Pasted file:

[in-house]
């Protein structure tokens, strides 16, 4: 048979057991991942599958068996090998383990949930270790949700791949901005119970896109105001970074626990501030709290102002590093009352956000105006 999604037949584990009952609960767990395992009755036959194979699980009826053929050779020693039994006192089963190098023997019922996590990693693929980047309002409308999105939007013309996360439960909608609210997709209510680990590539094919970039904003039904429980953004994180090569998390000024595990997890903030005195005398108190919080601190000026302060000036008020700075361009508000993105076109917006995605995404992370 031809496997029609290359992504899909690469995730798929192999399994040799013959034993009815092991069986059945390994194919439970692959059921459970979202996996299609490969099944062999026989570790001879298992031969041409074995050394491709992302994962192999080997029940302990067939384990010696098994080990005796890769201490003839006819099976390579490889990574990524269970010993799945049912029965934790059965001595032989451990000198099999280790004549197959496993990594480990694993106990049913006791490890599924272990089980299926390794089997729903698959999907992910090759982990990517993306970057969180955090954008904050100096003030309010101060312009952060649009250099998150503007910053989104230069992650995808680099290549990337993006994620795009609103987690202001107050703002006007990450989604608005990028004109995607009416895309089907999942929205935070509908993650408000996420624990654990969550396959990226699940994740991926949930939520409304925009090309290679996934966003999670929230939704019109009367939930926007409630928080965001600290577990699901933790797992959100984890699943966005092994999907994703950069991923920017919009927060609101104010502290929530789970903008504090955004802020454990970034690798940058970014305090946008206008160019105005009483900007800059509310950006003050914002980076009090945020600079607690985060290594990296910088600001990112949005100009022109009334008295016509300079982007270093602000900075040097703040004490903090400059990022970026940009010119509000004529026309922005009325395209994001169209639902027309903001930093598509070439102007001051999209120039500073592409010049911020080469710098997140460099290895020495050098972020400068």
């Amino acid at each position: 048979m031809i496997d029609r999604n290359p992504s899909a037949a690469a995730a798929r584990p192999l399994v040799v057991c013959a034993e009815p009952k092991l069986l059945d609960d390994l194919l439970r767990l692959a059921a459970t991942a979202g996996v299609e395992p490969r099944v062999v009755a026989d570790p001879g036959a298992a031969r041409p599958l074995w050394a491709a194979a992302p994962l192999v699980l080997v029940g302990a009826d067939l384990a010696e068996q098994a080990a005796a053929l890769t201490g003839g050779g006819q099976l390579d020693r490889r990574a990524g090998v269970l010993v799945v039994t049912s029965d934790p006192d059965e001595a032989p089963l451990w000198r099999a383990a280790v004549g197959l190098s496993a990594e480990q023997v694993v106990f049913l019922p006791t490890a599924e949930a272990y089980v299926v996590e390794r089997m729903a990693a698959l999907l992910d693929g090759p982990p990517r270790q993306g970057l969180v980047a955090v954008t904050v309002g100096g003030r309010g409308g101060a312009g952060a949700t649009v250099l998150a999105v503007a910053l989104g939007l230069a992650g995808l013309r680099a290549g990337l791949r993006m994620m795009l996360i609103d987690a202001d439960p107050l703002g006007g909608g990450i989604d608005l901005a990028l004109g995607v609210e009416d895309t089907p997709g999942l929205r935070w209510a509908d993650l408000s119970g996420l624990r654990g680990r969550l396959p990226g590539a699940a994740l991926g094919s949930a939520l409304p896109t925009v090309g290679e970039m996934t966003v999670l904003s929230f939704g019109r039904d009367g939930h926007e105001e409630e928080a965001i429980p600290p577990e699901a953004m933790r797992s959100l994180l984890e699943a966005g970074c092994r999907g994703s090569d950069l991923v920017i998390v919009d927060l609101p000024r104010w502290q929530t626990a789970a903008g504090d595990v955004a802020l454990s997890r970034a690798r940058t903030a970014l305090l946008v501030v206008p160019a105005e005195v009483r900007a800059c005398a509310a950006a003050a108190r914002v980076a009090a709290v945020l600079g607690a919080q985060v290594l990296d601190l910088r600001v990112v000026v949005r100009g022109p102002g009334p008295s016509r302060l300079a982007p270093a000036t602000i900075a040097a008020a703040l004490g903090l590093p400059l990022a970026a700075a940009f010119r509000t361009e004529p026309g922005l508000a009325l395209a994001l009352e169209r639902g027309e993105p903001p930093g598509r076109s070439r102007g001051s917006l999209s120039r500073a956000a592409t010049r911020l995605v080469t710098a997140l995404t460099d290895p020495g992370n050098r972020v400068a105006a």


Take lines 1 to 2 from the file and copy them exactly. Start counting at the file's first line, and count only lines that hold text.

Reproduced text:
[in-house]
């Protein structure tokens, strides 16, 4: 048979057991991942599958068996090998383990949930270790949700791949901005119970896109105001970074626990501030709290102002590093009352956000105006 999604037949584990009952609960767990395992009755036959194979699980009826053929050779020693039994006192089963190098023997019922996590990693693929980047309002409308999105939007013309996360439960909608609210997709209510680990590539094919970039904003039904429980953004994180090569998390000024595990997890903030005195005398108190919080601190000026302060000036008020700075361009508000993105076109917006995605995404992370 031809496997029609290359992504899909690469995730798929192999399994040799013959034993009815092991069986059945390994194919439970692959059921459970979202996996299609490969099944062999026989570790001879298992031969041409074995050394491709992302994962192999080997029940302990067939384990010696098994080990005796890769201490003839006819099976390579490889990574990524269970010993799945049912029965934790059965001595032989451990000198099999280790004549197959496993990594480990694993106990049913006791490890599924272990089980299926390794089997729903698959999907992910090759982990990517993306970057969180955090954008904050100096003030309010101060312009952060649009250099998150503007910053989104230069992650995808680099290549990337993006994620795009609103987690202001107050703002006007990450989604608005990028004109995607009416895309089907999942929205935070509908993650408000996420624990654990969550396959990226699940994740991926949930939520409304925009090309290679996934966003999670929230939704019109009367939930926007409630928080965001600290577990699901933790797992959100984890699943966005092994999907994703950069991923920017919009927060609101104010502290929530789970903008504090955004802020454990970034690798940058970014305090946008206008160019105005009483900007800059509310950006003050914002980076009090945020600079607690985060290594990296910088600001990112949005100009022109009334008295016509300079982007270093602000900075040097703040004490903090400059990022970026940009010119509000004529026309922005009325395209994001169209639902027309903001930093598509070439102007001051999209120039500073592409010049911020080469710098997140460099290895020495050098972020400068």